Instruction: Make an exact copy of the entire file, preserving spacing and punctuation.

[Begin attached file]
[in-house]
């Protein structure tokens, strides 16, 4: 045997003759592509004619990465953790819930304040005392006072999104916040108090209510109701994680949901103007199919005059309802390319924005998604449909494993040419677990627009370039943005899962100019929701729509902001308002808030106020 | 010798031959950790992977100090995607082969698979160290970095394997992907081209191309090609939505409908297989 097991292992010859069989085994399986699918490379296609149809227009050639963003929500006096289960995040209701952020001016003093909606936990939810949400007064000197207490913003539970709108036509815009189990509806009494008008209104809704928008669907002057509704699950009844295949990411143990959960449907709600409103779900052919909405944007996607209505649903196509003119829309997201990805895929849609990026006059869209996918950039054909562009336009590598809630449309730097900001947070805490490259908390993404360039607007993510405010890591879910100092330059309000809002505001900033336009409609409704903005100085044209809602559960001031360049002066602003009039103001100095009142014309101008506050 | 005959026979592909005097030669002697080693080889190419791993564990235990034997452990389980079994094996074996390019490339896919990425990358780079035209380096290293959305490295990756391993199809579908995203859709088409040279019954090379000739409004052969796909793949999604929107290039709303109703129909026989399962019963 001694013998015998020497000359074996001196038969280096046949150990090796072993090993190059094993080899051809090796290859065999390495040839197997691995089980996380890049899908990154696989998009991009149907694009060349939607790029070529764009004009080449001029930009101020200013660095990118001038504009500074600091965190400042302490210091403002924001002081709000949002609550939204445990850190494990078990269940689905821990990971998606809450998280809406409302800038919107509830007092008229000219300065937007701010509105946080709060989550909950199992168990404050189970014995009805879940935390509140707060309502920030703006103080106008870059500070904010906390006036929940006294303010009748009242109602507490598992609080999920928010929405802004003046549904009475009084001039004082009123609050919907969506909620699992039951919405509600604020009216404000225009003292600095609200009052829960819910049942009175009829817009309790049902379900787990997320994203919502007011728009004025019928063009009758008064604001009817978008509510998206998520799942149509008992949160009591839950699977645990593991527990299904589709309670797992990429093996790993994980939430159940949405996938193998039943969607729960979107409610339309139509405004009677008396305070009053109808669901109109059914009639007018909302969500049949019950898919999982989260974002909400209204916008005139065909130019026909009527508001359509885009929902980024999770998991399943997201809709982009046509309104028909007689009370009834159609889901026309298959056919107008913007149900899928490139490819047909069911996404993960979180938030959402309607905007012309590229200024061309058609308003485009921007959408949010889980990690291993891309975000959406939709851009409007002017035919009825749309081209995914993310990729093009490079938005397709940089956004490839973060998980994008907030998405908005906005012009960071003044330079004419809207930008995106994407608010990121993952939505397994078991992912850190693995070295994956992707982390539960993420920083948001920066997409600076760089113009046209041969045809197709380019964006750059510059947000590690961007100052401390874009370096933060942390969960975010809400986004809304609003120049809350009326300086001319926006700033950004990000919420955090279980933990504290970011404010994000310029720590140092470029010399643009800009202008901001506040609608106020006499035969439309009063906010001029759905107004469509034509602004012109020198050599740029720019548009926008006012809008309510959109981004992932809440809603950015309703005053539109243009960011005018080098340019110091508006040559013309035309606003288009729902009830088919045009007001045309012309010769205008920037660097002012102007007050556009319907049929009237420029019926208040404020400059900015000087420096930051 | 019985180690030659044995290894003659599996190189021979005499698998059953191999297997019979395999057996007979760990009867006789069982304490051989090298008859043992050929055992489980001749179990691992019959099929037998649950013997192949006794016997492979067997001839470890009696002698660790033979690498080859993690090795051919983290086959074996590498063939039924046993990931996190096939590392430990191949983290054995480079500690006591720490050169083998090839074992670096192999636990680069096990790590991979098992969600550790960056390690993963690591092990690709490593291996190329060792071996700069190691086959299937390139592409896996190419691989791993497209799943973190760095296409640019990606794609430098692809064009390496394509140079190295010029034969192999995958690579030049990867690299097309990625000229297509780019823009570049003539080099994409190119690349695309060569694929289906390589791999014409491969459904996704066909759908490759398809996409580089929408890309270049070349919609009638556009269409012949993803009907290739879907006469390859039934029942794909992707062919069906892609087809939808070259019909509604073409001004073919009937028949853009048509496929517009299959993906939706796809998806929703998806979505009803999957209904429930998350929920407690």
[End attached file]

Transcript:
[in-house]
């Protein structure tokens, strides 16, 4: 045997003759592509004619990465953790819930304040005392006072999104916040108090209510109701994680949901103007199919005059309802390319924005998604449909494993040419677990627009370039943005899962100019929701729509902001308002808030106020 | 010798031959950790992977100090995607082969698979160290970095394997992907081209191309090609939505409908297989 097991292992010859069989085994399986699918490379296609149809227009050639963003929500006096289960995040209701952020001016003093909606936990939810949400007064000197207490913003539970709108036509815009189990509806009494008008209104809704928008669907002057509704699950009844295949990411143990959960449907709600409103779900052919909405944007996607209505649903196509003119829309997201990805895929849609990026006059869209996918950039054909562009336009590598809630449309730097900001947070805490490259908390993404360039607007993510405010890591879910100092330059309000809002505001900033336009409609409704903005100085044209809602559960001031360049002066602003009039103001100095009142014309101008506050 | 005959026979592909005097030669002697080693080889190419791993564990235990034997452990389980079994094996074996390019490339896919990425990358780079035209380096290293959305490295990756391993199809579908995203859709088409040279019954090379000739409004052969796909793949999604929107290039709303109703129909026989399962019963 001694013998015998020497000359074996001196038969280096046949150990090796072993090993190059094993080899051809090796290859065999390495040839197997691995089980996380890049899908990154696989998009991009149907694009060349939607790029070529764009004009080449001029930009101020200013660095990118001038504009500074600091965190400042302490210091403002924001002081709000949002609550939204445990850190494990078990269940689905821990990971998606809450998280809406409302800038919107509830007092008229000219300065937007701010509105946080709060989550909950199992168990404050189970014995009805879940935390509140707060309502920030703006103080106008870059500070904010906390006036929940006294303010009748009242109602507490598992609080999920928010929405802004003046549904009475009084001039004082009123609050919907969506909620699992039951919405509600604020009216404000225009003292600095609200009052829960819910049942009175009829817009309790049902379900787990997320994203919502007011728009004025019928063009009758008064604001009817978008509510998206998520799942149509008992949160009591839950699977645990593991527990299904589709309670797992990429093996790993994980939430159940949405996938193998039943969607729960979107409610339309139509405004009677008396305070009053109808669901109109059914009639007018909302969500049949019950898919999982989260974002909400209204916008005139065909130019026909009527508001359509885009929902980024999770998991399943997201809709982009046509309104028909007689009370009834159609889901026309298959056919107008913007149900899928490139490819047909069911996404993960979180938030959402309607905007012309590229200024061309058609308003485009921007959408949010889980990690291993891309975000959406939709851009409007002017035919009825749309081209995914993310990729093009490079938005397709940089956004490839973060998980994008907030998405908005906005012009960071003044330079004419809207930008995106994407608010990121993952939505397994078991992912850190693995070295994956992707982390539960993420920083948001920066997409600076760089113009046209041969045809197709380019964006750059510059947000590690961007100052401390874009370096933060942390969960975010809400986004809304609003120049809350009326300086001319926006700033950004990000919420955090279980933990504290970011404010994000310029720590140092470029010399643009800009202008901001506040609608106020006499035969439309009063906010001029759905107004469509034509602004012109020198050599740029720019548009926008006012809008309510959109981004992932809440809603950015309703005053539109243009960011005018080098340019110091508006040559013309035309606003288009729902009830088919045009007001045309012309010769205008920037660097002012102007007050556009319907049929009237420029019926208040404020400059900015000087420096930051 | 019985180690030659044995290894003659599996190189021979005499698998059953191999297997019979395999057996007979760990009867006789069982304490051989090298008859043992050929055992489980001749179990691992019959099929037998649950013997192949006794016997492979067997001839470890009696002698660790033979690498080859993690090795051919983290086959074996590498063939039924046993990931996190096939590392430990191949983290054995480079500690006591720490050169083998090839074992670096192999636990680069096990790590991979098992969600550790960056390690993963690591092990690709490593291996190329060792071996700069190691086959299937390139592409896996190419691989791993497209799943973190760095296409640019990606794609430098692809064009390496394509140079190295010029034969192999995958690579030049990867690299097309990625000229297509780019823009570049003539080099994409190119690349695309060569694929289906390589791999014409491969459904996704066909759908490759398809996409580089929408890309270049070349919609009638556009269409012949993803009907290739879907006469390859039934029942794909992707062919069906892609087809939808070259019909509604073409001004073919009937028949853009048509496929517009299959993906939706796809998806929703998806979505009803999957209904429930998350929920407690």